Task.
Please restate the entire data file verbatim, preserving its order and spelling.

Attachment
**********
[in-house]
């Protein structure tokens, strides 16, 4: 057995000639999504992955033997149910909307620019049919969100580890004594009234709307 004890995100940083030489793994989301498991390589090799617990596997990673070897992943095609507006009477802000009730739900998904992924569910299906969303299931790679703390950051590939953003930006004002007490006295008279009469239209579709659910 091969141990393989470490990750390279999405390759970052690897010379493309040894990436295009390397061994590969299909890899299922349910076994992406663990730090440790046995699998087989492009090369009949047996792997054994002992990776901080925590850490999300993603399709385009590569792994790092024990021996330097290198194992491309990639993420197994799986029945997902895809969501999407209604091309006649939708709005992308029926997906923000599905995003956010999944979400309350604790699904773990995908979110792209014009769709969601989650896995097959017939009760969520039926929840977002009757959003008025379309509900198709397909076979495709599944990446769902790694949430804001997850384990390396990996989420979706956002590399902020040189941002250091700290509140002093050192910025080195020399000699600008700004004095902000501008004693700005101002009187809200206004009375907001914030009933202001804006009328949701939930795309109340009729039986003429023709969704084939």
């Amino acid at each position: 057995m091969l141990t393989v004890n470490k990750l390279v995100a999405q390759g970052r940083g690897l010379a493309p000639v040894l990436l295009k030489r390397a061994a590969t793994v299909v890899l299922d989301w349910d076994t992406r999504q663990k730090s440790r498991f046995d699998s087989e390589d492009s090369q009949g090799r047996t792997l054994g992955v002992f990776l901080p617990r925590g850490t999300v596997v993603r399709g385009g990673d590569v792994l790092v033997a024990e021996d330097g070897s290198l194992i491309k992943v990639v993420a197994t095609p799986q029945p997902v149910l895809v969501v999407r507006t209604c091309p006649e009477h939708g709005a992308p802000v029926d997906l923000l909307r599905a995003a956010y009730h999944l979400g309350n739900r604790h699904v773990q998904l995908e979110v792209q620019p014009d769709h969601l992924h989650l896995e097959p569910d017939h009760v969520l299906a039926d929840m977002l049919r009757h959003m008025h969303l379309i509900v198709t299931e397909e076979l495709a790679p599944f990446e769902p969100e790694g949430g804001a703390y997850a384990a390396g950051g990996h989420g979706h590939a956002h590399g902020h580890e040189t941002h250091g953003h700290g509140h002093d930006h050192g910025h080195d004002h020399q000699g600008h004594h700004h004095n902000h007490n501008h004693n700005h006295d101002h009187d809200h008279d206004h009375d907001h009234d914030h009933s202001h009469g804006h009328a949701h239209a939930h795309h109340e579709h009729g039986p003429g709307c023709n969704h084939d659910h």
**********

[in-house]
């Protein structure tokens, strides 16, 4: 057995000639999504992955033997149910909307620019049919969100580890004594009234709307 004890995100940083030489793994989301498991390589090799617990596997990673070897992943095609507006009477802000009730739900998904992924569910299906969303299931790679703390950051590939953003930006004002007490006295008279009469239209579709659910 091969141990393989470490990750390279999405390759970052690897010379493309040894990436295009390397061994590969299909890899299922349910076994992406663990730090440790046995699998087989492009090369009949047996792997054994002992990776901080925590850490999300993603399709385009590569792994790092024990021996330097290198194992491309990639993420197994799986029945997902895809969501999407209604091309006649939708709005992308029926997906923000599905995003956010999944979400309350604790699904773990995908979110792209014009769709969601989650896995097959017939009760969520039926929840977002009757959003008025379309509900198709397909076979495709599944990446769902790694949430804001997850384990390396990996989420979706956002590399902020040189941002250091700290509140002093050192910025080195020399000699600008700004004095902000501008004693700005101002009187809200206004009375907001914030009933202001804006009328949701939930795309109340009729039986003429023709969704084939």
């Amino acid at each position: 057995m091969l141990t393989v004890n470490k990750l390279v995100a999405q390759g970052r940083g690897l010379a493309p000639v040894l990436l295009k030489r390397a061994a590969t793994v299909v890899l299922d989301w349910d076994t992406r999504q663990k730090s440790r498991f046995d699998s087989e390589d492009s090369q009949g090799r047996t792997l054994g992955v002992f990776l901080p617990r925590g850490t999300v596997v993603r399709g385009g990673d590569v792994l790092v033997a024990e021996d330097g070897s290198l194992i491309k992943v990639v993420a197994t095609p799986q029945p997902v149910l895809v969501v999407r507006t209604c091309p006649e009477h939708g709005a992308p802000v029926d997906l923000l909307r599905a995003a956010y009730h999944l979400g309350n739900r604790h699904v773990q998904l995908e979110v792209q620019p014009d769709h969601l992924h989650l896995e097959p569910d017939h009760v969520l299906a039926d929840m977002l049919r009757h959003m008025h969303l379309i509900v198709t299931e397909e076979l495709a790679p599944f990446e769902p969100e790694g949430g804001a703390y997850a384990a390396g950051g990996h989420g979706h590939a956002h590399g902020h580890e040189t941002h250091g953003h700290g509140h002093d930006h050192g910025h080195d004002h020399q000699g600008h004594h700004h004095n902000h007490n501008h004693n700005h006295d101002h009187d809200h008279d206004h009375d907001h009234d914030h009933s202001h009469g804006h009328a949701h239209a939930h795309h109340e579709h009729g039986p003429g709307c023709n969704h084939d659910h």